Cite as: Hubert Seelow (ed.) 2017, ‘Hálfs saga ok Hálfsrekka 29 (Innsteinn Gunnlaðarson, Innsteinskviða 9)’ in Margaret Clunies Ross (ed.), Poetry in fornaldarsögur. Skaldic Poetry of the Scandinavian Middle Ages 8. Turnhout: Brepols, p. 327.
The second part of Innkv (Hálf 29-33) is separated from the first in the saga by a short prose passage describing the events in Ásmundr’s hall where Hálfr and the Hálfsrekkar have been feasting. It takes the form of a monologue spoken by Innsteinn to encourage Hálfr and the other Hálfsrekkar to fight and to leave the burning hall. There are some discrepancies between the prose introduction and the stanzas of this part that are discussed in the Notes below.
|Rýkr um hauka í höll konungs;
ván er at drjúpi vax af söxum.
|Mál er gulli ok gersimum, |
hjálmum skipta með Hálfsrekkum.
Rýkr um hauka í höll konungs; ván er at vax drjúpi af söxum. Mál er skipta hjálmum, gulli ok gersimum, með Hálfsrekkum.
There is smoke around the hawks in the king’s hall; it is to be expected that wax will drip from the swords. It is time to share helmets, gold and treasures with Hálfr’s champions.
Mss: 2845(36v) (Hálf)
Readings:  drjúpi: rjúki 2845
Editions: Skj: Anonyme digte og vers [XIII], E. 6. Vers af Fornaldarsagaer: Af Hálfssaga VII 1: AII, 261, BII, 282, Skald II, 147-8, NN §2836; Hálf 1864, 22, Hálf 1909, 107-8, FSGJ 2, 115, Hálf 1981, 123-4, 183; Edd. Min. 36.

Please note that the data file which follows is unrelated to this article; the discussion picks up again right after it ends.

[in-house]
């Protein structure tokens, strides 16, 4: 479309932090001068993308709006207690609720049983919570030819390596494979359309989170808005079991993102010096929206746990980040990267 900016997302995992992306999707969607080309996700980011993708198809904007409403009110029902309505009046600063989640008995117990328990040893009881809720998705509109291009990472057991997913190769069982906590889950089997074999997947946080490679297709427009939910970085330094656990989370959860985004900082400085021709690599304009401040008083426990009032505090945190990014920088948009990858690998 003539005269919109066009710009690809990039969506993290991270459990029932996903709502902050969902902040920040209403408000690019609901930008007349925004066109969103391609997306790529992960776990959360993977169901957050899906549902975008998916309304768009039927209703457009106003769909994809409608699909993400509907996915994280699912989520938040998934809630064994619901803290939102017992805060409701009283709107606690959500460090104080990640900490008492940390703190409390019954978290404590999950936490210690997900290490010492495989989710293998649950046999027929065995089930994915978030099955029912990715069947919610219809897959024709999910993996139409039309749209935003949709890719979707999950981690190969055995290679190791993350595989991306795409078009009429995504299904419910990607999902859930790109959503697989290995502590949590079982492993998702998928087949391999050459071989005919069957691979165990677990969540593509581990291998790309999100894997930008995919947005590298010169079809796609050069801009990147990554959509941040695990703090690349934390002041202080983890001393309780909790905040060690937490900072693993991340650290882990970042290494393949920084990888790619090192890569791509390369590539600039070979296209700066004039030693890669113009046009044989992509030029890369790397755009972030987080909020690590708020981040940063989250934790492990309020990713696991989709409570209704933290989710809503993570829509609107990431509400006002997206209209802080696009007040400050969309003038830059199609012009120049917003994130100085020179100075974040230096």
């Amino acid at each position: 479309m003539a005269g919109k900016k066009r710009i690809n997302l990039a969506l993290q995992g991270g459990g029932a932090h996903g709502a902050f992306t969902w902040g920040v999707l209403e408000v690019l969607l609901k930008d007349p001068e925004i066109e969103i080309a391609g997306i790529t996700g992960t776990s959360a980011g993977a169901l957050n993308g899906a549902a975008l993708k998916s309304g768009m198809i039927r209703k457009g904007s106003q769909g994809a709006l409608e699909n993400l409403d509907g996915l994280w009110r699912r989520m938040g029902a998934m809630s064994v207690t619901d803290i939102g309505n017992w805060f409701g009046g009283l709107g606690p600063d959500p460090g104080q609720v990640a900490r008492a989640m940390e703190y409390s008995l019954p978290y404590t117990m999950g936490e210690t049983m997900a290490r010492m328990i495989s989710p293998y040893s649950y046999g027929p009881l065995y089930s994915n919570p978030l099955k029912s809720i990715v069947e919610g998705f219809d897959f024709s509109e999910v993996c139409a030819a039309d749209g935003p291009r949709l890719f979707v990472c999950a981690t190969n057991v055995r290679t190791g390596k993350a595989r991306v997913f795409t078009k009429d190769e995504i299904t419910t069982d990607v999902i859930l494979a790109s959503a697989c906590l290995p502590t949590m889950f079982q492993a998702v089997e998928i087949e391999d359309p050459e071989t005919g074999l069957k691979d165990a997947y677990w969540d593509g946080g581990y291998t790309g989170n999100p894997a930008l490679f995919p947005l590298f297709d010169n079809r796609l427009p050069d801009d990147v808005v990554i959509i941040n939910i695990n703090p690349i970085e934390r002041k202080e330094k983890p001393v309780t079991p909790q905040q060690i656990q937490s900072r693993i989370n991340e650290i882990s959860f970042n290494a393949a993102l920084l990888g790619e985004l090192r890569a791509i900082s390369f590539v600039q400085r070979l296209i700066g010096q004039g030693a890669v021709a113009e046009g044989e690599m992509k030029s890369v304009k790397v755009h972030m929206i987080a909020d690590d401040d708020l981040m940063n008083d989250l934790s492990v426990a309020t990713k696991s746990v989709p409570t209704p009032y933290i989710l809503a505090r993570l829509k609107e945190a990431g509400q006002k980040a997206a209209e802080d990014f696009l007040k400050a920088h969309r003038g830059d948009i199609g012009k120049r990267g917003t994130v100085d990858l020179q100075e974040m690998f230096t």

Context: This stanza is preceded by a prose
paragraph. Hálfr attends King Ásmundr’s banquet with half his troops. When
the guests have fallen asleep, Ásmundr and his men set fire to the hall. One of
Hálfr’s champions wakes up and, realising that the hall is filled with smoke,
says: Rjúka mun um hauka vára nú ‘Now
there will be smoke around our hawks’. He then goes back to sleep. Another of
Hálfr’s men wakes up and, realising that the hall is on fire, says: Drjúpa man nú vax af söxum ‘Now wax will
drip from the swords’. He then lies down again. Then King Hálfr awakes. He
rises, wakes up his men and orders them to take their arms. They attempt to get
out by jumping against the walls. The stanza is introduced by the words: Þá kvað Innsteinn ‘Then Innsteinn said’.
Notes: [All]: The
stanza is spoken by Innsteinn and warns indirectly that the hall is on fire. In
the prose text ll. 1-2 are attributed to one of the Hálfsrekkar, and ll. 3-4 to
another, while the hortatory remarks of the second helmingr are attributed in the prose to King Hálfr, who in the poem
seems not to have yet woken from his postprandial sleep. —  rýkr um hauka ‘there is smoke around the hawks’: Here and in several other instances in the Hálf stanzas, the noun haukr (and the cpd haukmaðr) is used metaphorically to apply, not to birds of prey, but to keen, bold warriors; cf. Hálf 54/2 and 64/2. This sense is not uncommon in Old Norse poetry; cf. LP: haukr 2, Arn Hryn 3/5II and Note there. — [3-4]: Munch (1852-63, I, i, 304 n. 1) suggests that wax, smeared on the warriors’ weapons to prevent corrosion, will melt in the heat of the fire and drip down. It seems that sword blades may have been coated with a thin layer of wax to prevent them rusting. —  drjúpi ‘will drip’: The ms.’s rjúki ‘will smoke’ is obviously influenced by rýkr ‘there is smoke, it is smoking’ in l. 1. The emendation drjúpi, first suggested by Bugge (Hálf 1864), is in accordance with the preceding prose, and has been followed by subsequent eds.